Jan 16 2013 By Danya Bazaraa
Fire Brigade Union members are trying to save Acton Fire Station from closure.
FEARS that Acton Fire Station could close in order to make savings have been dispelled.
The station on Gunnersbury Lane was under threat according to a document leaked back in October. But a draft London safety report, released on Friday, showed that the Acton station is not one of the 12 proposed to close down.
Commissioner of the London Fire Brigade, Ron Dobson is hoping to roll out the proposals later this year after a 10 week public consultation starts on Monday.
He said: "We want everyone to get involved in the consultation. We want it to be as full and thorough as possible. Like virtually every other public service, the Brigade needs to make savings. In the last four years, we have cut £52m without reducing frontline services.
"Additional savings cannot be found without making significant changes to how we keep London safe. In the last decade, demand for the Brigade's service has changed dramatically and it's time to reflect that in how our fire stations, engines and staff are organised.
"Having spent 33 years as a firefighter serving the capital I know how important it is to respond to incidents as quickly as possible and I have every intention of maintaining our current response time targets for first and second fire engines. I am confident these savings can be made while keeping London safe."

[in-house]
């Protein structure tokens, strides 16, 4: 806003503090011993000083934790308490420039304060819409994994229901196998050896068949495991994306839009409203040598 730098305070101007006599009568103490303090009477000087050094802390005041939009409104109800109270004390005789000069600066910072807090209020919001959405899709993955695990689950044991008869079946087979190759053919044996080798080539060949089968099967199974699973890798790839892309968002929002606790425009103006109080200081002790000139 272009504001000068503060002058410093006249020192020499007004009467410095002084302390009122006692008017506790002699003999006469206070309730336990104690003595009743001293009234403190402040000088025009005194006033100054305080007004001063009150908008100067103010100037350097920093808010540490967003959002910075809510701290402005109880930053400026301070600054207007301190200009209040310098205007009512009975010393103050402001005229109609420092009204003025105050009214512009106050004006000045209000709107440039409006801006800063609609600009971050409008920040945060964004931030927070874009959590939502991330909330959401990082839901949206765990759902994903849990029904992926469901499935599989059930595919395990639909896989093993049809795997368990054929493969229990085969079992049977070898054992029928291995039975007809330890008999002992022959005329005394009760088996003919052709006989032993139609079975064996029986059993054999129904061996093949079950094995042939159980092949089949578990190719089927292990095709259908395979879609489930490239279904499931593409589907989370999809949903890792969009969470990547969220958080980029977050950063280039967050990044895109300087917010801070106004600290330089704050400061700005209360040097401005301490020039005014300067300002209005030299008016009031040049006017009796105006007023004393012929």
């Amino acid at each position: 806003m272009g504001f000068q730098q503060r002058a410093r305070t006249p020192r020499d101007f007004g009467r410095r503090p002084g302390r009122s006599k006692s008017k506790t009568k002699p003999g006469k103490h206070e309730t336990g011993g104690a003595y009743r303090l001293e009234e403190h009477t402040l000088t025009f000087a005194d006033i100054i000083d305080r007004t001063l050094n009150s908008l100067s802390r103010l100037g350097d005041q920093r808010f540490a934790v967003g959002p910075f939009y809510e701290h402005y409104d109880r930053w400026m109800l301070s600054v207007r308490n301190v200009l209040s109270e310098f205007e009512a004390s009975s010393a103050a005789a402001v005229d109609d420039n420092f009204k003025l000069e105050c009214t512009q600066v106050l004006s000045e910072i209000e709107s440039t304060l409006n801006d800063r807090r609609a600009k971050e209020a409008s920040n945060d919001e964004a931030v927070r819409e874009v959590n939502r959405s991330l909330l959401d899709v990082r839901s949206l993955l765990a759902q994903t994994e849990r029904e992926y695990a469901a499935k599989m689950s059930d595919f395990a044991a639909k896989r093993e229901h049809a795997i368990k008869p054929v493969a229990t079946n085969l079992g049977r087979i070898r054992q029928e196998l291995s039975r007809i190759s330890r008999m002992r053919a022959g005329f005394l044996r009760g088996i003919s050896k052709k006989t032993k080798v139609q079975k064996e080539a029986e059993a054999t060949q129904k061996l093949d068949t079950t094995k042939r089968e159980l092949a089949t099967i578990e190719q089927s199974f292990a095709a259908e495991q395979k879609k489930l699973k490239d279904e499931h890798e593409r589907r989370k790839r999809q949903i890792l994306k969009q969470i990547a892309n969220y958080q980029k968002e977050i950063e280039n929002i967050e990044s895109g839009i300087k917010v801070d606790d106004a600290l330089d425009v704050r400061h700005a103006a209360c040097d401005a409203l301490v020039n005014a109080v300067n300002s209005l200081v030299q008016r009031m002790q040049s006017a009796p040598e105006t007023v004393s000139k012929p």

Despite Commissioner Dobson's reassurances, the Fire Brigades Union (FBU) has condemned the London-wide proposals.
Acton fireman and north west London secretary for the Fire Brigades Union, Dave Shek, said: "I don't want any stations to shut so we're continuing with our campaign. Closing fire stations is dangerous. I don't get where it's all coming from. At the moment the Government is spending money on new rail projects and taking that money from public services and police stations are closing too.
"They said before they wouldn't officially announce anything until the end of the year. I think they were hoping we wouldn't campaign but we've had a lot of signatures from Acton. If we have less firefighters and less fire stations we can't do our job properly."
Final decisions on the future of London's fire stations for the next two years will be made in June so the campaign continues.